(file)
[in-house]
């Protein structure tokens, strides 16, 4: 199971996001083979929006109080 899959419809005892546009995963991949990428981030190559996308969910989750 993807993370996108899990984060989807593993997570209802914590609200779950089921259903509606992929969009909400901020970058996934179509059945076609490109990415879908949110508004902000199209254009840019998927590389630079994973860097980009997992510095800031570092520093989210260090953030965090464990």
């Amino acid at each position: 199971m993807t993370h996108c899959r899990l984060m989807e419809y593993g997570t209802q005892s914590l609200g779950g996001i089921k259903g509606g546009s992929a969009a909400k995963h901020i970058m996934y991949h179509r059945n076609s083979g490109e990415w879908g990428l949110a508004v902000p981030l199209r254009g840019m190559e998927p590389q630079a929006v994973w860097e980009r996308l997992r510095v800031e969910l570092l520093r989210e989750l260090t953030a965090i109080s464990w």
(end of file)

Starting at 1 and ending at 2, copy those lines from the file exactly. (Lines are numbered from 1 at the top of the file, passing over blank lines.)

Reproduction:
[in-house]
């Protein structure tokens, strides 16, 4: 199971996001083979929006109080 899959419809005892546009995963991949990428981030190559996308969910989750 993807993370996108899990984060989807593993997570209802914590609200779950089921259903509606992929969009909400901020970058996934179509059945076609490109990415879908949110508004902000199209254009840019998927590389630079994973860097980009997992510095800031570092520093989210260090953030965090464990």